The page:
Cryptococcal meningitis was diagnosed in 3 patients. All of these patients presented with headache and a normal level of consciousness. The duration between symptom onset and presentation was short (0-2 days) and the time between symptom onset and diagnosis was 2, 7, and 14 days. Neurologic examination results were normal, with the exception that patient 1 had slight papilledema. Computed tomography results were normal in all 3 patients. Cerebrospinal fluid opening pressures were measured; 2 patients had elevated pressures. Initial CSF white cell counts were normal to low. However, repeated lumbar punctures showed substantial pleocytosis in 2 patients. Cerebrospinal fluid fungal cultures were positive for Cryptococcus neoformans in all 3 patients; CSF cryptococcal antigen titers were found in 2 patients (1:64, positive in undiluted CSF only). Serum cryptococcal antigen titers were found in all 3 patients (1:8, 1:16, 1:256). All were treated with a combination of amphotericin B deoxycholate and 5-flucytosine, followed by suppressive fluconazole for approximately 6 months. None showed clinical deterioration following initiation of therapy and all had favorable outcomes. These patients with cryptococcal meningitis died 3, 12, and 18 years after heart transplantation owing to leukemia, cardiac arrest, and cerebral infarction, respectively.
Progressive multifocal leukoencephalopathy (PML) was diagnosed in 2 patients; they presented with progressive neurologic deterioration 15 and 36 months after transplant. Patient 4 presented with progressive bilateral visual loss. Magnetic resonance imaging (MRI) showed asymmetric patchy areas of hyperintensity in the occipital-temporal-parietal regions (Figure 1). Lumbar punctures revealed borderline elevated CSF protein levels but had otherwise normal results. Polymerase chain reaction results for JC virus were negative. A reversible posterior leukoencephalopathy syndrome was suspected and cyclosporine therapy was discontinued. After further neurologic deterioration, diagnostic brain biopsy was performed showing positive in situ hybridization for JC virus. Therapy with cytarabine was initiated, but the patient deteriorated further and died 13 months after diagnosis (37 months after transplantation).
Patient 1 presented with subacute encephalopathy. Cerebrospinal fluid polymerase chain reaction results were negative for JC virus and MRI was not performed because of the patient's shrapnel. A brain biopsy not guided by neuroimaging showed gliosis, but in situ hybridization for JC virus was negative. The patient progressively deteriorated and died 11 months after transplantation.
Thirty-six (11%) patients in the total cohort had varicella-zoster virus (VZV) infection; all but 1 had skin lesions (herpes zoster infection, shingles). Two patients presented with papular skin lesions and a moderate decrease of consciousness (patients 7 and 8). Both patients had VZV-positive pretransplant serologies. Patient 7 developed a rash on her lip and labia, followed by headache, vomiting, chills, and a decrease of consciousness. Patient 8 was admitted to the hospital with severe Pseudomonas aeruginosa pneumonia and developed a rash on his scalp 1 day prior to onset of decrease of consciousness. Both patients received empirical treatment with acyclovir on the clinical suspicion of VZV encephalitis. Cerebrospinal fluid polymerase chain reaction results for VZV were positive in both cases. Patient 7 subsequently developed a mild numbness of her left arm and leg (MRI was not performed). Magnetic resonance imaging in patient 8 performed on the day of admission showed white matter changes (Figure 2). Both patients recovered and were living at the time of this manuscript's preparation. Patient 8, however, has been dependent in daily activities since this episode. Twenty-one of 35 patients (7%) had herpes simplex virus 1 or 2 infections; however, none of these patients developed herpes simplex virus encephalitis.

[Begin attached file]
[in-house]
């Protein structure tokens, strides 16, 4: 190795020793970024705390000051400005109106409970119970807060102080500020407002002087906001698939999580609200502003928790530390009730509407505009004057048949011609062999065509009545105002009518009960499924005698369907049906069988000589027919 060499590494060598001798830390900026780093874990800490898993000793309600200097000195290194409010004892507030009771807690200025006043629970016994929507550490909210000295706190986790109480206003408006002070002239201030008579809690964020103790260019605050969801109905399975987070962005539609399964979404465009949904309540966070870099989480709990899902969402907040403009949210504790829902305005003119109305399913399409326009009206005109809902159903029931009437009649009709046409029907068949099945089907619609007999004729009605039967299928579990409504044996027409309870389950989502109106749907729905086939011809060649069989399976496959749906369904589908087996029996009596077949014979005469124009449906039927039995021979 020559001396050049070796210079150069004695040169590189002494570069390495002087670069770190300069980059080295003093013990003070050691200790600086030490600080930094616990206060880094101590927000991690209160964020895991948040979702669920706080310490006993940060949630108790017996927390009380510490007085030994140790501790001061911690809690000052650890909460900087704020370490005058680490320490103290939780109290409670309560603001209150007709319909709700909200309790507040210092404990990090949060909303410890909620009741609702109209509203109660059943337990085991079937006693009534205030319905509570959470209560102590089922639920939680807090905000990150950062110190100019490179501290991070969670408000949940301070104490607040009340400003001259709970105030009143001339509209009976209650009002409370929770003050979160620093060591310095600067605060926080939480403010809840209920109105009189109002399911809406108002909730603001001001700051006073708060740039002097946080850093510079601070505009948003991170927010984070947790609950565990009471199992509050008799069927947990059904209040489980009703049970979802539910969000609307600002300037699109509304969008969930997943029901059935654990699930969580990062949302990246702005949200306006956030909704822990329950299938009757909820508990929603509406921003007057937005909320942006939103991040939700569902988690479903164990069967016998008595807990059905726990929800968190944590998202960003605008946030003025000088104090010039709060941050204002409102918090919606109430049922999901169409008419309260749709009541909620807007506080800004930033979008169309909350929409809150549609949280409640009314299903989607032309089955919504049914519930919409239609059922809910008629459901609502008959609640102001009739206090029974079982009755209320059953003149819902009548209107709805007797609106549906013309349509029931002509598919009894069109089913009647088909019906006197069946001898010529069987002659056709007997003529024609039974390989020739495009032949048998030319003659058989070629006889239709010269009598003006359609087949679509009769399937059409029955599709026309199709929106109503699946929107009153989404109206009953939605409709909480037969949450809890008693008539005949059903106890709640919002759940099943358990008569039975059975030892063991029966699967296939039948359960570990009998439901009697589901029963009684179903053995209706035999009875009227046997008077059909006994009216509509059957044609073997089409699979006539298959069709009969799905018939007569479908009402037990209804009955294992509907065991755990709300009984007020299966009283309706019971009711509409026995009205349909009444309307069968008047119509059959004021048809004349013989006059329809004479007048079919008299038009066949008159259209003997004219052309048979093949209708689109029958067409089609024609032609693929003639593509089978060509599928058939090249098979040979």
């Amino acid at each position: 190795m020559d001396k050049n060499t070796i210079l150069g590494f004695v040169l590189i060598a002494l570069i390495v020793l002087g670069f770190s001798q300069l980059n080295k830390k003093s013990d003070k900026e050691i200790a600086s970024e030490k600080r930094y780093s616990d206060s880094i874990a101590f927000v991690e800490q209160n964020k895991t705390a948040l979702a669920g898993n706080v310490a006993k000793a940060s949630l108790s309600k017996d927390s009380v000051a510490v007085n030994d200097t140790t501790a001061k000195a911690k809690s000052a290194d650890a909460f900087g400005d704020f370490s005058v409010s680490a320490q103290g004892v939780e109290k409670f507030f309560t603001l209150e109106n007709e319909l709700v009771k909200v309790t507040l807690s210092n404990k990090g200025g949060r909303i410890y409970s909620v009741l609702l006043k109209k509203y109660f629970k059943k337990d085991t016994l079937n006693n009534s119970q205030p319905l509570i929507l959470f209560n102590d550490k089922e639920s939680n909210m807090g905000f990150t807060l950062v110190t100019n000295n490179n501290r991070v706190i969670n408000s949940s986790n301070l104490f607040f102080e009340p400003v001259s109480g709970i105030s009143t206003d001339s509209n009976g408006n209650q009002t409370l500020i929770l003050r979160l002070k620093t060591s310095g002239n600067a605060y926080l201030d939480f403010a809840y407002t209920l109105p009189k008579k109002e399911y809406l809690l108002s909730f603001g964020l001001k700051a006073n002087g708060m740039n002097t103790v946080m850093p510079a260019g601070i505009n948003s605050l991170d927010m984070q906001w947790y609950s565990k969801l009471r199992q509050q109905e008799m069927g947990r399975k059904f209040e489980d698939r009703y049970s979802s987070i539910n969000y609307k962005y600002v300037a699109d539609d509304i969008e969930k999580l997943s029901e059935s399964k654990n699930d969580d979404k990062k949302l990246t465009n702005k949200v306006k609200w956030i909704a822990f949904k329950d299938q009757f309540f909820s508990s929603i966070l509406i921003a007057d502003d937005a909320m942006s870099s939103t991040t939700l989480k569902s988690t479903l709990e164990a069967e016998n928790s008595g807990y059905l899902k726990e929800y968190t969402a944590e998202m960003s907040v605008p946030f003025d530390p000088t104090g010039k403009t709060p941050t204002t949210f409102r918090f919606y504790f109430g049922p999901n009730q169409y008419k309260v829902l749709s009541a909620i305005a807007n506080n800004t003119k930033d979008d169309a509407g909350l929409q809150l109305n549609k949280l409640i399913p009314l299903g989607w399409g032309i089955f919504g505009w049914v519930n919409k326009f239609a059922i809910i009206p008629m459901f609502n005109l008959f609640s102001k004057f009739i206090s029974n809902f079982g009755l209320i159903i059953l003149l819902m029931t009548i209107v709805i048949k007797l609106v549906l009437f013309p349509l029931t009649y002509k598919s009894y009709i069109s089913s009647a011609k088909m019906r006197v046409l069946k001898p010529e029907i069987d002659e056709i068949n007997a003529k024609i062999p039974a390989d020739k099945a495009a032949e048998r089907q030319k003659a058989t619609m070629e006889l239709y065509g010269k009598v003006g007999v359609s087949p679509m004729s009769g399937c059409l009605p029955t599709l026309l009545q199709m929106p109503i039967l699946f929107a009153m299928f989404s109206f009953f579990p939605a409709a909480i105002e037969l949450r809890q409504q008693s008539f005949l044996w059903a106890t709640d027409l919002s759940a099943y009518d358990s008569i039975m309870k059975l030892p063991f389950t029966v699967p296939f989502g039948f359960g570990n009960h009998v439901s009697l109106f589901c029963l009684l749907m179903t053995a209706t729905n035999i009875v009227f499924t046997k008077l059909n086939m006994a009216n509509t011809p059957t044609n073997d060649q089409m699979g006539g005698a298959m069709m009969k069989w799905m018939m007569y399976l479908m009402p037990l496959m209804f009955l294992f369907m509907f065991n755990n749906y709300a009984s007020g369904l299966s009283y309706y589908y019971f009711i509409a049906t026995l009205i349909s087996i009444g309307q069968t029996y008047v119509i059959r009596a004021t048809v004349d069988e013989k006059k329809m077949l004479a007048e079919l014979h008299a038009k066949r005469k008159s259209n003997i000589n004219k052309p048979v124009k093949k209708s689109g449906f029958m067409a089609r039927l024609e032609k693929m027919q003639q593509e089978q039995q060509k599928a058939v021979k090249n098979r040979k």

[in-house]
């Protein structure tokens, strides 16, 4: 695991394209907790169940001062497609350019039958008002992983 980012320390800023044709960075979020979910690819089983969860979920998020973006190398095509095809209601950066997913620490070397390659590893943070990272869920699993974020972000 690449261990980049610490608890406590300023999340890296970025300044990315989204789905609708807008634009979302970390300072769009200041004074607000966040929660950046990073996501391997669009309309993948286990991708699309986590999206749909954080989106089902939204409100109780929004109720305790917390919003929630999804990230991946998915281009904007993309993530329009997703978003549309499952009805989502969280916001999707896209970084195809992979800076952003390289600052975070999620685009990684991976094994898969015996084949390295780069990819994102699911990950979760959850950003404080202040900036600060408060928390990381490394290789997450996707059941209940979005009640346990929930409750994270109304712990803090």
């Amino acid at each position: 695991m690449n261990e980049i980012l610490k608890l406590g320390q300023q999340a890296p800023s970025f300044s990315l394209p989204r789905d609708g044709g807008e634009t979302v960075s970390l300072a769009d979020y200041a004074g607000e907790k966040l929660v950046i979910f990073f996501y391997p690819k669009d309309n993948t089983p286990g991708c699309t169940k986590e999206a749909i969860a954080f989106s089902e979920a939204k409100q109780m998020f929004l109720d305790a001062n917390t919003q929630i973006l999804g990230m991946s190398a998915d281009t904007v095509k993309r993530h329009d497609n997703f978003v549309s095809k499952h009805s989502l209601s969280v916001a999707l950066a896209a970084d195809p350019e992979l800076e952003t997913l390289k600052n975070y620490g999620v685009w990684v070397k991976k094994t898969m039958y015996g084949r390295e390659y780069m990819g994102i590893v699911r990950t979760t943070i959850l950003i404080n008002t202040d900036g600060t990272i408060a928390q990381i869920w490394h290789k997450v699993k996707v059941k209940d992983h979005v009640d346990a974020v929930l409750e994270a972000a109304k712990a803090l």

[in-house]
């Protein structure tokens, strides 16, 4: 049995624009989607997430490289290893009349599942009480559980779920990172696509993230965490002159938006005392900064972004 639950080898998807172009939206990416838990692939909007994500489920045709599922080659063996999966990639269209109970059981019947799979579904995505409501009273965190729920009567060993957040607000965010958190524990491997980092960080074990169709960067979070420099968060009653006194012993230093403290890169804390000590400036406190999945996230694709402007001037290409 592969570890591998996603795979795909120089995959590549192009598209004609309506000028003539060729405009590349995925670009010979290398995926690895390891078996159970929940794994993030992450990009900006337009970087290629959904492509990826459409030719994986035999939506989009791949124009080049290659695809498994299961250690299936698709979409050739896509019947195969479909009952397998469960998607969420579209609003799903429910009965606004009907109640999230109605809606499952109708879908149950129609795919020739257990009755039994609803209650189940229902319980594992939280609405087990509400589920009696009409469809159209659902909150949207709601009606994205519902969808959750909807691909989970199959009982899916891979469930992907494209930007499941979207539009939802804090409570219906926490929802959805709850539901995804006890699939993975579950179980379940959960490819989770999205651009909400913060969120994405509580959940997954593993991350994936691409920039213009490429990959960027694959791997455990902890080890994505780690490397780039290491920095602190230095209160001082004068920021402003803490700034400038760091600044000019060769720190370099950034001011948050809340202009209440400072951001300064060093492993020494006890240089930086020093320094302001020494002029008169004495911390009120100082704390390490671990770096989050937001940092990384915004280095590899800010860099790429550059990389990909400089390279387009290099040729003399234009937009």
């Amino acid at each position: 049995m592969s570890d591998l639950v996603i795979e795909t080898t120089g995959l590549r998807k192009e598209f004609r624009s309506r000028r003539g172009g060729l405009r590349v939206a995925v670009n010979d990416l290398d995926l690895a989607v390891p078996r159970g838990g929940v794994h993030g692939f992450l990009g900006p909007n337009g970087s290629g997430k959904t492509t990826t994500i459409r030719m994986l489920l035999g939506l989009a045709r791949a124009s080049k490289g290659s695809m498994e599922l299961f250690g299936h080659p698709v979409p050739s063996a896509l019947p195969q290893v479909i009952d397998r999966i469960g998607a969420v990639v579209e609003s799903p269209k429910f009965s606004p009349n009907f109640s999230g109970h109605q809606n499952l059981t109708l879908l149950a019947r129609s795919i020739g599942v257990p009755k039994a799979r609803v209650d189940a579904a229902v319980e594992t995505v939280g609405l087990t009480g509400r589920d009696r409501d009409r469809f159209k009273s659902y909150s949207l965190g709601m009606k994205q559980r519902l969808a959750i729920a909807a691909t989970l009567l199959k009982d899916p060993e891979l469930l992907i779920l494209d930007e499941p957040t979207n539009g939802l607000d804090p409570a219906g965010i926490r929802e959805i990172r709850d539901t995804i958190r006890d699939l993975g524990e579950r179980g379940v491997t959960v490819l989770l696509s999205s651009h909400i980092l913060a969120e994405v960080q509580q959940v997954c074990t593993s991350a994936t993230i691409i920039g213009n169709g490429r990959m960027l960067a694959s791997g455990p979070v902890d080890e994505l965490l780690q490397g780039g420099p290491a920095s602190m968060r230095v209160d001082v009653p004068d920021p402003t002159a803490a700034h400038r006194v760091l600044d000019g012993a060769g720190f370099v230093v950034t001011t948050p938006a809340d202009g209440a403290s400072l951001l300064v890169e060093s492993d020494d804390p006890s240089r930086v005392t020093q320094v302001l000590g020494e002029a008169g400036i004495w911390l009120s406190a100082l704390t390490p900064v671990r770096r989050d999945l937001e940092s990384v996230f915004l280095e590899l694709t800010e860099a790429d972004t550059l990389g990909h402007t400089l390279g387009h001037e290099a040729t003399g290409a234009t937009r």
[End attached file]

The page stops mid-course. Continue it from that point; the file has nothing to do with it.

One patient had cerebellar hemorrhage due to Aspergillusfumigatus infection (patient 6). She was hospitalized after autologous bone marrow transplant and suffered from A fumigatus pneumonia. She died of multiorgan failure 4 days after cerebellar hemorrhage; autopsy showed intravascular cerebral Afumigatus infection.
Effective antimicrobial prophylactic strategies have led to a decline in the incidence of several opportunistic infections in heart transplant recipients. Two large cohort studies have described a combined total of 40 patients with CNS infections after heart transplantation from 1968 to 1987 (Table 4). Twelve patients (30%) were infected with Listeria monocytogenes or Toxoplasmosis gondii.2,3Patients in the Cardiac Transplant Program at the Mayo Clinic receive lifelong prophylactic treatment with trimethoprim-sulfamethoxazole. In case of an allergy to trimethoprim-sulfamethoxazole, the T gondii–seropositive donor and –seronegative recipient receive pyrimethamine daily for 3 months. All patients are counseled before and after transplantation about risks of foodborne toxoplasmosis and listeriosis. They are also advised to not change feline litter boxes. Patients seronegative for VZV received the varicella vaccine prior to transplantation. All of our transplant candidates received pretransplant conjugate pneumococcal vaccine polyvalent and posttransplant prophylaxis with either acyclovir (6 weeks) or valganciclovir (3 months). In the context of these strategies, changes in the hosts at risk, and improvement of diagnostic strategies,4,5 we report that the spectrum of CNS infections in heart transplant recipients has evolved to newer complications, such as PML and VZV encephalitis. Additional strategies, such as vaccination (ie, pretransplant administration of the zoster vaccine live6), may influence the rate of CNS infections in this important population in the future.
Cryptococcal meningitis was the most common CNS infection. Although the relative frequency of cryptococcal meningitis increased across the time periods studied, the absolute risk on this infection decreased (Table 3).
Progressive multifocal leukoencephalopathy is an opportunistic infection of JC virus in CNS white matter that leads to neurologic deficits associated with demyelination. In a retrospective study of non-AIDS PML-associated disease at the Mayo Clinic, 7% of patients (n = 58) were transplant recipients (including 2 of our patients).7 Three patients with PML after heart transplantation have been described in the literature.8- 10 When combining our cases with these, symptoms have universally developed after the first year of transplantation. Progressive multifocal leukoencephalopathy typically presents with subacute neurologic deficits, altered mental status, and visual symptoms, as in our patients.7 Magnetic resonance imaging shows asymmetric, well-demarcated, nonenhancing lesions, which are hyperintense in T2-weighted and fluid-attenuated inversion recovery MRI, with preferential location in the subcortical white matter.7 The sensitivity of polymerase chain reaction analysis of CSF is approximately 75%.7 In patients with a high clinical suspicion of PML and negative CSF polymerase chain reaction results, a brain biopsy is warranted.